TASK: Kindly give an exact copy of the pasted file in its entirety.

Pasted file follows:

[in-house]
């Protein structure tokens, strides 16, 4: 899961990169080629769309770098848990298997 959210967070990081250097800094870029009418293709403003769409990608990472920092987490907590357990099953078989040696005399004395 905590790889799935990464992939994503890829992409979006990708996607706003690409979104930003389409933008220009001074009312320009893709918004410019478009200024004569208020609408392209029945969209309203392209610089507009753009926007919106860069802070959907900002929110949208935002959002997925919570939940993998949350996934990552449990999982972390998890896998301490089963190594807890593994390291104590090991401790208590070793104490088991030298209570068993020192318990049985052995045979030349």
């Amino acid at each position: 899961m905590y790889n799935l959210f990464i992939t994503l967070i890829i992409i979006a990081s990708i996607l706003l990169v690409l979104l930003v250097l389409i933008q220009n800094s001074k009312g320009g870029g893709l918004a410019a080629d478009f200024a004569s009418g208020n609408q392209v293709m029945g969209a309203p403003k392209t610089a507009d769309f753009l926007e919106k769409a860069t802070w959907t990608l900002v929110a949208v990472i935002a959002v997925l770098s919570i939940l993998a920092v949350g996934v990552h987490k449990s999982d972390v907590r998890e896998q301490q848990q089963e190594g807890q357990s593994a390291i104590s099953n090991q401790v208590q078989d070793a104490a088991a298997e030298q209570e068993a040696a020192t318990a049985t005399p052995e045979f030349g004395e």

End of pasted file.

[in-house]
């Protein structure tokens, strides 16, 4: 899961990169080629769309770098848990298997 959210967070990081250097800094870029009418293709403003769409990608990472920092987490907590357990099953078989040696005399004395 905590790889799935990464992939994503890829992409979006990708996607706003690409979104930003389409933008220009001074009312320009893709918004410019478009200024004569208020609408392209029945969209309203392209610089507009753009926007919106860069802070959907900002929110949208935002959002997925919570939940993998949350996934990552449990999982972390998890896998301490089963190594807890593994390291104590090991401790208590070793104490088991030298209570068993020192318990049985052995045979030349």
């Amino acid at each position: 899961m905590y790889n799935l959210f990464i992939t994503l967070i890829i992409i979006a990081s990708i996607l706003l990169v690409l979104l930003v250097l389409i933008q220009n800094s001074k009312g320009g870029g893709l918004a410019a080629d478009f200024a004569s009418g208020n609408q392209v293709m029945g969209a309203p403003k392209t610089a507009d769309f753009l926007e919106k769409a860069t802070w959907t990608l900002v929110a949208v990472i935002a959002v997925l770098s919570i939940l993998a920092v949350g996934v990552h987490k449990s999982d972390v907590r998890e896998q301490q848990q089963e190594g807890q357990s593994a390291i104590s099953n090991q401790v208590q078989d070793a104490a088991a298997e030298q209570e068993a040696a020192t318990a049985t005399p052995e045979f030349g004395e």